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Pittsfield schools ‘making education history’



Last modified: Thursday, October 02, 2014
Fred Bramante, a former chairman of the state Board of Education, said yesterday the Pittsfield School District is pioneering the future of education with its focus on extending learning opportunities outside the standard classroom setting.

“This little town, Pittsfield, New Hampshire, is making education history,” he said after the premiere of a film showcasing the way students are partnering with community members to get hands-on experience while earning class credits.

Bramante, now the president of the National Center for Competency Based Learning, said he is bringing filmmaker Julie Mallozzi’s 15-minute documentary to the Monadnock Regional School District today to show educators there what he said learning will soon look like – “sometimes in classrooms, sometimes online and sometimes in real-world settings.”

If students can prove they’ve mastered a subject, they shouldn’t be forced to spend a certain amount of days in the classroom, Bramante said.

Two Pittsfield Middle High School students featured in the film voiced their support for the idea. Josh Fraser, a senior who was mentored by a radio DJ, and Heather Cole, a junior who was mentored by a Pittsfield police officer, both said they preferred to learn by doing. And Fraser and Cole both said they think they’ve found their career path during their extended learning opportunity.

Bramante, who was on the state Board of Education from 1992 to 1995 and from 2003 to 2012, said New Hampshire became the first state in the country to eschew the old concept that 180 days and good test scores equal a passing grade.

“Kids only get their credit when they demonstrate mastery of competencies,” he said. “We don’t care where the learning takes place. All we care is that the learning happens.”

When he and his fellow board members took a step back and rethought what seemed to be the simplest concepts – such as the 180-day schedule – they got hooked on a train of thought. What if students could use their experience on sports teams to get physical education credit? What if they satisfy their foreign language requirement by spending a summer in France? What if they play an instrument in a local symphony, or even a rock band, and get their music credit?

“It was an epiphany for all of us, like, ‘Holy mackerel, what have we just said?’ We were the first state in the U.S. to do it, and right now it’s spreading around the country,” Bramante said.

If you talk to Fraser – or “DJ Fraser,” as he grew to be over the course of his experience – you’ll know why. He got credits by working in the studio with 105.5 WJYY’s Nazzy, helping DJ middle school dances and sitting in on weddings that Nazzy DJs at on the side.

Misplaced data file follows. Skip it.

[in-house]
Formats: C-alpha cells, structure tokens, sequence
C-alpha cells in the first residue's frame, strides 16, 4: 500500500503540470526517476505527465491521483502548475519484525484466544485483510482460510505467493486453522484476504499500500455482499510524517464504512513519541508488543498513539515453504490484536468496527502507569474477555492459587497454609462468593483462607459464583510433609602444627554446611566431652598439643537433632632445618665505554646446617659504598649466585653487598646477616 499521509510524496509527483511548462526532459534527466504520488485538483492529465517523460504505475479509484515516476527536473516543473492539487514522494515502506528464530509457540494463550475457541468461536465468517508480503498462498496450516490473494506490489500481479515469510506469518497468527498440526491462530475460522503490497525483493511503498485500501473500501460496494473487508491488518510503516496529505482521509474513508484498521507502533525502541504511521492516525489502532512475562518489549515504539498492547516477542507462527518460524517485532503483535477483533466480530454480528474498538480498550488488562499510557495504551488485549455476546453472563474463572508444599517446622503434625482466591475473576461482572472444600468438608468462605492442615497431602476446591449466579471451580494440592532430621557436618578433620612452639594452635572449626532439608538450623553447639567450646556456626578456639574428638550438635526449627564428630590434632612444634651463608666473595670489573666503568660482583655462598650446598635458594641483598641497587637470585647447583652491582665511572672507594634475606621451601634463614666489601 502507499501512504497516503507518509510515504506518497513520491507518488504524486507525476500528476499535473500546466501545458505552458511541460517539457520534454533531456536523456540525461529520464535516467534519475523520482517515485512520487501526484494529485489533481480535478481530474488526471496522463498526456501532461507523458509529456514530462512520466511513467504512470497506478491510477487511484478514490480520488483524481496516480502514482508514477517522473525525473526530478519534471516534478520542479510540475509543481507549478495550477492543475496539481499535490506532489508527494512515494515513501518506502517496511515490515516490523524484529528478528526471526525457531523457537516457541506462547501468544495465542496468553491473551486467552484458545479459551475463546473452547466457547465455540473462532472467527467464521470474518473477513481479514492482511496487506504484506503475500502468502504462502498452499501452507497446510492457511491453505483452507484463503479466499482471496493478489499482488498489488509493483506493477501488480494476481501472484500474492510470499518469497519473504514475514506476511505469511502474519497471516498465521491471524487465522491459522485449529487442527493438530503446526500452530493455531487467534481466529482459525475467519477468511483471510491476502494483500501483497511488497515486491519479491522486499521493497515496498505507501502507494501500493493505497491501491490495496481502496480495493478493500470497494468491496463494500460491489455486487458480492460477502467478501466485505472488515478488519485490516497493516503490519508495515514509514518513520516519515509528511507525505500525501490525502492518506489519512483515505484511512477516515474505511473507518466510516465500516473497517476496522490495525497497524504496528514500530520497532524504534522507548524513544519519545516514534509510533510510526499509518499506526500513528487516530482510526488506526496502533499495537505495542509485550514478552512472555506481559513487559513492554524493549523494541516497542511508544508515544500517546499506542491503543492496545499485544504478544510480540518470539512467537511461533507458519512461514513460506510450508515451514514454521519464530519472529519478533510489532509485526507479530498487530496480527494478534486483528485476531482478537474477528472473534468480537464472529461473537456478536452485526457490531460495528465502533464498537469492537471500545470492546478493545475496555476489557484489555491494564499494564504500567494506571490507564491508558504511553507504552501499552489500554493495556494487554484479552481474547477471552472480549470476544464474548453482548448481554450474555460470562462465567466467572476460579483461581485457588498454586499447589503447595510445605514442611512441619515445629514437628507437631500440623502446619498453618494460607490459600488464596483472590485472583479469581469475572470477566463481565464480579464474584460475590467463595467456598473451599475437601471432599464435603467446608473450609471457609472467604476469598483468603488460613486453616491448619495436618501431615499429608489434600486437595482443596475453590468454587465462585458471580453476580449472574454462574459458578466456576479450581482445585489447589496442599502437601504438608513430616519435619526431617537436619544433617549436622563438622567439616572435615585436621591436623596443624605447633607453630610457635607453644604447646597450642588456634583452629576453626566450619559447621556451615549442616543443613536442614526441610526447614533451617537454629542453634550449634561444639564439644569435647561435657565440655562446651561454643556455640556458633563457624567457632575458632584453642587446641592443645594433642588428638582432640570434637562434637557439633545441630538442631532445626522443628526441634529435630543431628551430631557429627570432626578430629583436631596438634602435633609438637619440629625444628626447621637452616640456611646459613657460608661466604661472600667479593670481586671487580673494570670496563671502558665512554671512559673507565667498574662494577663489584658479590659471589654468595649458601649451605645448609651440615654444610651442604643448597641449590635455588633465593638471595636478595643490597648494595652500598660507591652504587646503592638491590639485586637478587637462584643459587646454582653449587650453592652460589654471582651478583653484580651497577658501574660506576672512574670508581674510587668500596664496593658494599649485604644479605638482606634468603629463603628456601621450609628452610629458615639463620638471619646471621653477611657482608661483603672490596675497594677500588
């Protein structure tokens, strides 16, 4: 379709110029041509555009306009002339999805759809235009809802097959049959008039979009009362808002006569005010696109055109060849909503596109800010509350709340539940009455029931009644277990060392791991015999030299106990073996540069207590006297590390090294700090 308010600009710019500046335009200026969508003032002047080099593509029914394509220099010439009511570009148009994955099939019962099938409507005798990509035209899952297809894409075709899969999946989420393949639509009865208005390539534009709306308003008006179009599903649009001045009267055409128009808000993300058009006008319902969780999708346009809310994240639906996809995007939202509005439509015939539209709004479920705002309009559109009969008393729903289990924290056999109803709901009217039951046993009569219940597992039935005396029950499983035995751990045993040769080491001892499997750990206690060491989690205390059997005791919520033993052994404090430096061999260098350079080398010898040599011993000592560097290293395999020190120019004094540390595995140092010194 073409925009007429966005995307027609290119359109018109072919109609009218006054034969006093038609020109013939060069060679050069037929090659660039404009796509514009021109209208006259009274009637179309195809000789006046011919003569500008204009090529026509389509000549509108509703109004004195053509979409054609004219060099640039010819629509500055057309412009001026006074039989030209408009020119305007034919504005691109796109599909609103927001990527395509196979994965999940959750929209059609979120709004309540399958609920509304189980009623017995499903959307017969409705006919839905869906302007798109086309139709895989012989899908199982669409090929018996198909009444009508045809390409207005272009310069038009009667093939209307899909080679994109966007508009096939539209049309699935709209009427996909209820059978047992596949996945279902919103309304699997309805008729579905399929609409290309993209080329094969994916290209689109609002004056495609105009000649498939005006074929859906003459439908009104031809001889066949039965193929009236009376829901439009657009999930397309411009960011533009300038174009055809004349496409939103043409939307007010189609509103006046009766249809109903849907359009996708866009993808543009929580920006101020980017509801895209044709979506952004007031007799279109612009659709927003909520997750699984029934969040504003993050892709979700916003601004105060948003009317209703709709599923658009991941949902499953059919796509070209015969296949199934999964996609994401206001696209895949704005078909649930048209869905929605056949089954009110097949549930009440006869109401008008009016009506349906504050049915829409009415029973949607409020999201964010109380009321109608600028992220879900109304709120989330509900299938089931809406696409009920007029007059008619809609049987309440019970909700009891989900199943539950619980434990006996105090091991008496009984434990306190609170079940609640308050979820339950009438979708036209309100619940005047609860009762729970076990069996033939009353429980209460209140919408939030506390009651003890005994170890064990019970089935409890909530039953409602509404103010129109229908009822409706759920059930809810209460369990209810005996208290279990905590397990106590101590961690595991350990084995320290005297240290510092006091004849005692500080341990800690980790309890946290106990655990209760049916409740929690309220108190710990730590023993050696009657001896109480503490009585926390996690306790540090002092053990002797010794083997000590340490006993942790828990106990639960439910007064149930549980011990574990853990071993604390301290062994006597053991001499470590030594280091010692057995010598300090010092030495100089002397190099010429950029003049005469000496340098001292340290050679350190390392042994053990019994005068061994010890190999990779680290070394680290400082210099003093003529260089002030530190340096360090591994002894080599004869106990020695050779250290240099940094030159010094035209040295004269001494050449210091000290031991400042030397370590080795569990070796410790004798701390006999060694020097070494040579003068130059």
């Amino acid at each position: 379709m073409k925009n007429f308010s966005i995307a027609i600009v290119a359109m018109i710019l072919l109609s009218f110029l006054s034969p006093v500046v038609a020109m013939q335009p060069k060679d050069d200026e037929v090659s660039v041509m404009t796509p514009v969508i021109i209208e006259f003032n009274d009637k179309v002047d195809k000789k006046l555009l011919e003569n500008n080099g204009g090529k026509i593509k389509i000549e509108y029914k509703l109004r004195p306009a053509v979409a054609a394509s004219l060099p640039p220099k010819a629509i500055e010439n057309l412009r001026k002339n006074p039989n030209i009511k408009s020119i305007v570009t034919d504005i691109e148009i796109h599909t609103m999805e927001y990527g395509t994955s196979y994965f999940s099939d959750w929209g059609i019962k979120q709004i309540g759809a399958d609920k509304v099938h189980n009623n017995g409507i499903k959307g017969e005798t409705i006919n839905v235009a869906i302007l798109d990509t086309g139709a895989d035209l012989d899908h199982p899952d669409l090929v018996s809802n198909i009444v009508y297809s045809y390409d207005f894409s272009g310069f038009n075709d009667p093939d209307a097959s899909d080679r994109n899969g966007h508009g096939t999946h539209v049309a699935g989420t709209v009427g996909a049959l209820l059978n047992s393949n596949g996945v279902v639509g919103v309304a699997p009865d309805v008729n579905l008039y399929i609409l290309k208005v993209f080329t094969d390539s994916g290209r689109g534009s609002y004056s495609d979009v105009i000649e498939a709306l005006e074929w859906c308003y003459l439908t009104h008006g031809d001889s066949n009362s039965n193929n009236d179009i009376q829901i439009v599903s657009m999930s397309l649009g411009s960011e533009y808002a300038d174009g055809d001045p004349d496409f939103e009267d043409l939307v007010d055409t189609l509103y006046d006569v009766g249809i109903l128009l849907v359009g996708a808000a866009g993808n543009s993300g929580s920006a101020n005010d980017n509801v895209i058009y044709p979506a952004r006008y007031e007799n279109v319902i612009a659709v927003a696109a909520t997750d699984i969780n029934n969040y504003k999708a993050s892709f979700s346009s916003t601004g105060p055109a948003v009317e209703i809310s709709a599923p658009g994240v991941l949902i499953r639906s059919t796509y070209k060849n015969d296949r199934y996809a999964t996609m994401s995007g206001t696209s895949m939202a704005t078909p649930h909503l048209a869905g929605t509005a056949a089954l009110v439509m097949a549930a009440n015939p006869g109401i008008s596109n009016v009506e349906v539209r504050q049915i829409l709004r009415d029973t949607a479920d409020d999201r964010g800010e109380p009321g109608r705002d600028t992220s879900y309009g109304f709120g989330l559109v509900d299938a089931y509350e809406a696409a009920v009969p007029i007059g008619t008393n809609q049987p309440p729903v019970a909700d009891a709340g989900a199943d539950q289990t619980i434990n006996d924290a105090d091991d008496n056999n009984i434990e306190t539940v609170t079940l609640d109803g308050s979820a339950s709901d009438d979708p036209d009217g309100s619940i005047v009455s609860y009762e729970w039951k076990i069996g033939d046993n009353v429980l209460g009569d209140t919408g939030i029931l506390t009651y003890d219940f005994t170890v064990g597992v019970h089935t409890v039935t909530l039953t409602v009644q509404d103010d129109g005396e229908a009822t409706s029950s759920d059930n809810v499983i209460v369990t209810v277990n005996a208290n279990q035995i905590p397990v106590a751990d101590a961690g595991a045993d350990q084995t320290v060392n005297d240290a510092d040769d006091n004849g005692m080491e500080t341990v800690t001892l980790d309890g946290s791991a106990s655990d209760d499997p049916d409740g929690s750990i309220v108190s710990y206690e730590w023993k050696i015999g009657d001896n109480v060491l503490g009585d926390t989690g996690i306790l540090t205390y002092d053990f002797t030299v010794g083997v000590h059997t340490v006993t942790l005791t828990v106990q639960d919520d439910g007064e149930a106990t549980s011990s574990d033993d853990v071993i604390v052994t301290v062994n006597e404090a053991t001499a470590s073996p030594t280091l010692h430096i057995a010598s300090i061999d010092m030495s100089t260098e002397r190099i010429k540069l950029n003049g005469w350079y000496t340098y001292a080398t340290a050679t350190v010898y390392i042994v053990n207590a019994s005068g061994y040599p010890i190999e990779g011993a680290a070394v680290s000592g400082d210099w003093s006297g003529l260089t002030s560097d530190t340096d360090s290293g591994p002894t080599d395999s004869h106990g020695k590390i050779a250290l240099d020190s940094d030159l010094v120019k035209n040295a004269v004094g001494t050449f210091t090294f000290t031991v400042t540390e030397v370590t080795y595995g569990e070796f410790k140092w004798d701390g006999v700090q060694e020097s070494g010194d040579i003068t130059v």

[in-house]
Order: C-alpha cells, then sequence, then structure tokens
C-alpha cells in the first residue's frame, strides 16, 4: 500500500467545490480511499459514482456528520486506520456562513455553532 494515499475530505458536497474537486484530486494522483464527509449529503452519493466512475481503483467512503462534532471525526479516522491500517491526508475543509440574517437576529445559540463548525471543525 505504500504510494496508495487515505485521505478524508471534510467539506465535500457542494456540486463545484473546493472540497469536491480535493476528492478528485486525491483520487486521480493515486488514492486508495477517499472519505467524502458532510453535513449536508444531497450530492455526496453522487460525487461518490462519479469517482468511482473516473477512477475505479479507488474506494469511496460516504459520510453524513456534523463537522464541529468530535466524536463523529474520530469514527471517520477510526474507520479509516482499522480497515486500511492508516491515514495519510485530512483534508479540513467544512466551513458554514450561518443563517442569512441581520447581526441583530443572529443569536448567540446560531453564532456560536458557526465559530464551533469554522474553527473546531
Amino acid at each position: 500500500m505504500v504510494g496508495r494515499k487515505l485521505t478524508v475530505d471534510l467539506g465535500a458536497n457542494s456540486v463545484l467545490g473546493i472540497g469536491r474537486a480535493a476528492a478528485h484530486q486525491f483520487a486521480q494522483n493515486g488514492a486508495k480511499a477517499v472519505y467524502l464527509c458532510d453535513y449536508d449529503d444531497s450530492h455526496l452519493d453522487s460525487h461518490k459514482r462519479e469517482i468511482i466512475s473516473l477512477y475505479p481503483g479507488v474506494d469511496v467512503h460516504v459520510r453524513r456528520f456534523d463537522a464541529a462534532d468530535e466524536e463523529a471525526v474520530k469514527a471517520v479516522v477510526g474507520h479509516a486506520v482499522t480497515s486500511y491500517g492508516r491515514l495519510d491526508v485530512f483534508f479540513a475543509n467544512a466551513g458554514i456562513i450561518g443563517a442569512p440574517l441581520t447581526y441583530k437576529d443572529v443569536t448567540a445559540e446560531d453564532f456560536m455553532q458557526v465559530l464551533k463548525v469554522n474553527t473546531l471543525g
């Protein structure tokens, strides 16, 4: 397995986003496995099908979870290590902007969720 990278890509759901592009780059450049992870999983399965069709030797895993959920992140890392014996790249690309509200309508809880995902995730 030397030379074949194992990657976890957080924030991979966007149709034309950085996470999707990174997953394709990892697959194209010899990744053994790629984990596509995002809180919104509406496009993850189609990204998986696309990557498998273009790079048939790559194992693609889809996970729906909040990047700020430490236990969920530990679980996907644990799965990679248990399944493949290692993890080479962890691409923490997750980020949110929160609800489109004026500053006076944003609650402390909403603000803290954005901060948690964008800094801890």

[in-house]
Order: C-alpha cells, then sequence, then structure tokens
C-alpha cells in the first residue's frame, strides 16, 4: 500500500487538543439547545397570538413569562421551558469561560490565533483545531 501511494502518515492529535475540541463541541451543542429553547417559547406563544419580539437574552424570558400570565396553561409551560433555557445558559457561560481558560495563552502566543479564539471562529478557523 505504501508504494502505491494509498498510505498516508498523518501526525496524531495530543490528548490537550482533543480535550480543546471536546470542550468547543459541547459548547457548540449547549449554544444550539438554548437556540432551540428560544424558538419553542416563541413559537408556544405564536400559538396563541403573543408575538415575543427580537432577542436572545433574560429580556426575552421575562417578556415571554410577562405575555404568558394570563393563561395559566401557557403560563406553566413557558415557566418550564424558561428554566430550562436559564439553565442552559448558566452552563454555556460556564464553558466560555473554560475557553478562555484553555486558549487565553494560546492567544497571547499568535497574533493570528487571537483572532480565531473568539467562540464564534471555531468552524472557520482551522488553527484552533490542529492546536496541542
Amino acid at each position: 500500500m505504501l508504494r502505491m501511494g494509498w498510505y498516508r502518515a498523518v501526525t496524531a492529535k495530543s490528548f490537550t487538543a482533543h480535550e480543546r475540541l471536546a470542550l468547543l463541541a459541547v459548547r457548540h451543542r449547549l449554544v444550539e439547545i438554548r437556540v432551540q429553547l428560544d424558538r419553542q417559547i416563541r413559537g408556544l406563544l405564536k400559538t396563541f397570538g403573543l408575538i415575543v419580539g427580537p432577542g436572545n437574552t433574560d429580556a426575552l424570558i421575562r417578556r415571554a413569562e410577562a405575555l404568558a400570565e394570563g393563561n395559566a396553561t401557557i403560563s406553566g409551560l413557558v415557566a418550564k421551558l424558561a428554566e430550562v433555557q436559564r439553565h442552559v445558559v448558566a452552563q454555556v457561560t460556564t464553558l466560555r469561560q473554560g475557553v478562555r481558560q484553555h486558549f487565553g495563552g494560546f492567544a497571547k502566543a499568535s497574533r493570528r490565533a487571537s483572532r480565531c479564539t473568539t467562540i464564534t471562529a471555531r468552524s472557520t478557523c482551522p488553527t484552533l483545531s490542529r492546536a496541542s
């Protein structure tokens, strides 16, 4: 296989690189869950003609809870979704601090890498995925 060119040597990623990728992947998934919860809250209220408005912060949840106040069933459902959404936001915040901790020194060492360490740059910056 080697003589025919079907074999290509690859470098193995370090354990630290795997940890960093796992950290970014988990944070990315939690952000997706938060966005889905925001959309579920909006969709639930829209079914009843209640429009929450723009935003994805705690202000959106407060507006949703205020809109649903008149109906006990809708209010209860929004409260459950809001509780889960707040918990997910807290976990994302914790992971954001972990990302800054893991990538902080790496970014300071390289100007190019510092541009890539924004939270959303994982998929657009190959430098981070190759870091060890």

“After a couple weddings, (Nazzy) decided that he wanted to hire me, so I’m a part of Nazzy Entertainment now,” Fraser said. He went on to DJ a Concord High School homecoming dance by himself.

“He got rave reviews,” Nazzy said at the discussion after yesterday’s showing of the film.

Cole worked with Pittsfield police Sgt. Richard Walter and learned how to explain someone’s Miranda rights, how to work handcuffs and how to test a crime scene for fingerprints. Now she’s “way ahead” of her fellow police explorers, she said.

“In the classroom, I’m just sitting there instead of doing fingerprinting like I was in the video,” she said.

The practice even helps the teachers in some cases. Kindergarten teacher Lenore Coombs took a high school student interested in education under her wing and said she enjoyed having the student observe and assess her style.

“It’s very interesting to have another perspective on your craft and how you do things,” she said.

Sheila Ward, the district’s extended learning opportunity coordinator, said students can begin participating in the program beginning in seventh grade. When the program began five years ago, it only had seven participants. Today, 60 of the middle high school’s 277 students are involved, she said.

Bramante said he graduated 206th out of a class of 212 and was rejected to every college he applied to, starting him on a “lifelong quest to find a way I could have been a star instead of a bum in school.”

“School taught me I wasn’t very bright and life taught me school was wrong,” he said.

Ward has seen some of her students realize the same thing, only they got the chance much earlier in life than Bramante did. She teared up as she noted her favorite part of being the extended learning opportunity coordinator was “kids being successful for the very first time.”



(Nick Reid can be reached at 369-3325 or nreid@cmonitor.com or on Twitter @NickBReid.)